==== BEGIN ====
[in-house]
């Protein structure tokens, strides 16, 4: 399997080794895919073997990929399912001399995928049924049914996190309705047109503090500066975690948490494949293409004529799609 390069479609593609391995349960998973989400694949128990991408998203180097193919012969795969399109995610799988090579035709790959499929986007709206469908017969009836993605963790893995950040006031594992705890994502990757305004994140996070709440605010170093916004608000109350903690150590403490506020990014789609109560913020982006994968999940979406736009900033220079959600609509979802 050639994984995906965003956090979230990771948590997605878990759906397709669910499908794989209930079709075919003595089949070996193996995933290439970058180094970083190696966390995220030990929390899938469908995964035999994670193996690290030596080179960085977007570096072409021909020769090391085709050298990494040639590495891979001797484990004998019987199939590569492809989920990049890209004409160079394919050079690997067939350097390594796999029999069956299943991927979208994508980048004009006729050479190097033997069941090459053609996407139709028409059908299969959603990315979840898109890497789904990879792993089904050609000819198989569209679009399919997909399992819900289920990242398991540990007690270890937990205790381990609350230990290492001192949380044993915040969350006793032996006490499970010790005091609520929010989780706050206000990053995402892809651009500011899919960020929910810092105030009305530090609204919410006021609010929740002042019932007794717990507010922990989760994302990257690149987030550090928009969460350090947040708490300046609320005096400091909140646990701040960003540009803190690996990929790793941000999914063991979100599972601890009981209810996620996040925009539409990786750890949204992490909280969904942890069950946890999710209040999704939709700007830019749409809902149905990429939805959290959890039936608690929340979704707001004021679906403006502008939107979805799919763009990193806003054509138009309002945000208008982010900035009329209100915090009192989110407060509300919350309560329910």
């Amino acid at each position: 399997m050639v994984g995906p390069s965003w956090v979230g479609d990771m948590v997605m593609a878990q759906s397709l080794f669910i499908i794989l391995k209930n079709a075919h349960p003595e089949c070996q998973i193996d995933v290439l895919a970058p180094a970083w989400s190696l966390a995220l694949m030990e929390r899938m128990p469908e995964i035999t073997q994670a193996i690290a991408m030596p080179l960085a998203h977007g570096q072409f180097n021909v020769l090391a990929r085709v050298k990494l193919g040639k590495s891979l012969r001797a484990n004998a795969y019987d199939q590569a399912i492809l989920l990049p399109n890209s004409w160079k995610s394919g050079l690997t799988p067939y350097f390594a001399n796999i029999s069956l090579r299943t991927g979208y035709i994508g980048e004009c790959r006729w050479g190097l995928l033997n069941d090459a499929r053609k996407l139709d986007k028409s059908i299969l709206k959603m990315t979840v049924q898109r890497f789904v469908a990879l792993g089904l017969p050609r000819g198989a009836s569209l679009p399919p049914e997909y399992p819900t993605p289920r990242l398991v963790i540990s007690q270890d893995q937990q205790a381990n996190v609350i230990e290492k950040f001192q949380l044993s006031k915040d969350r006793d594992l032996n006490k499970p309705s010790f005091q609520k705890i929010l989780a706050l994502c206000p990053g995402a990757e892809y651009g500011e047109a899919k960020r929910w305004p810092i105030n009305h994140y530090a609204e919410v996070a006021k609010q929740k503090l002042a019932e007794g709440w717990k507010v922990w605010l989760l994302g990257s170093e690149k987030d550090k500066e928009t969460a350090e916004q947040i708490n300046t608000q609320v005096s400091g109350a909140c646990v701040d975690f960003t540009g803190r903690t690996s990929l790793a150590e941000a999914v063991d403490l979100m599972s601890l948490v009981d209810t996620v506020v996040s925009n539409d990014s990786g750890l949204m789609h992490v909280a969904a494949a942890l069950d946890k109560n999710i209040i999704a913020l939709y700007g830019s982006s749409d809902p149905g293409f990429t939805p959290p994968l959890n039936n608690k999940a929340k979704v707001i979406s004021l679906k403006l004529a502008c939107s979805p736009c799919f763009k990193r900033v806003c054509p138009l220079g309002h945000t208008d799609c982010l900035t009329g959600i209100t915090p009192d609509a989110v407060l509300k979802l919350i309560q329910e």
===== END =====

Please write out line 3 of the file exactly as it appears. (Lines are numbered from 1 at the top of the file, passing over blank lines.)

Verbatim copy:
């Amino acid at each position: 399997m050639v994984g995906p390069s965003w956090v979230g479609d990771m948590v997605m593609a878990q759906s397709l080794f669910i499908i794989l391995k209930n079709a075919h349960p003595e089949c070996q998973i193996d995933v290439l895919a970058p180094a970083w989400s190696l966390a995220l694949m030990e929390r899938m128990p469908e995964i035999t073997q994670a193996i690290a991408m030596p080179l960085a998203h977007g570096q072409f180097n021909v020769l090391a990929r085709v050298k990494l193919g040639k590495s891979l012969r001797a484990n004998a795969y019987d199939q590569a399912i492809l989920l990049p399109n890209s004409w160079k995610s394919g050079l690997t799988p067939y350097f390594a001399n796999i029999s069956l090579r299943t991927g979208y035709i994508g980048e004009c790959r006729w050479g190097l995928l033997n069941d090459a499929r053609k996407l139709d986007k028409s059908i299969l709206k959603m990315t979840v049924q898109r890497f789904v469908a990879l792993g089904l017969p050609r000819g198989a009836s569209l679009p399919p049914e997909y399992p819900t993605p289920r990242l398991v963790i540990s007690q270890d893995q937990q205790a381990n996190v609350i230990e290492k950040f001192q949380l044993s006031k915040d969350r006793d594992l032996n006490k499970p309705s010790f005091q609520k705890i929010l989780a706050l994502c206000p990053g995402a990757e892809y651009g500011e047109a899919k960020r929910w305004p810092i105030n009305h994140y530090a609204e919410v996070a006021k609010q929740k503090l002042a019932e007794g709440w717990k507010v922990w605010l989760l994302g990257s170093e690149k987030d550090k500066e928009t969460a350090e916004q947040i708490n300046t608000q609320v005096s400091g109350a909140c646990v701040d975690f960003t540009g803190r903690t690996s990929l790793a150590e941000a999914v063991d403490l979100m599972s601890l948490v009981d209810t996620v506020v996040s925009n539409d990014s990786g750890l949204m789609h992490v909280a969904a494949a942890l069950d946890k109560n999710i209040i999704a913020l939709y700007g830019s982006s749409d809902p149905g293409f990429t939805p959290p994968l959890n039936n608690k999940a929340k979704v707001i979406s004021l679906k403006l004529a502008c939107s979805p736009c799919f763009k990193r900033v806003c054509p138009l220079g309002h945000t208008d799609c982010l900035t009329g959600i209100t915090p009192d609509a989110v407060l509300k979802l919350i309560q329910e």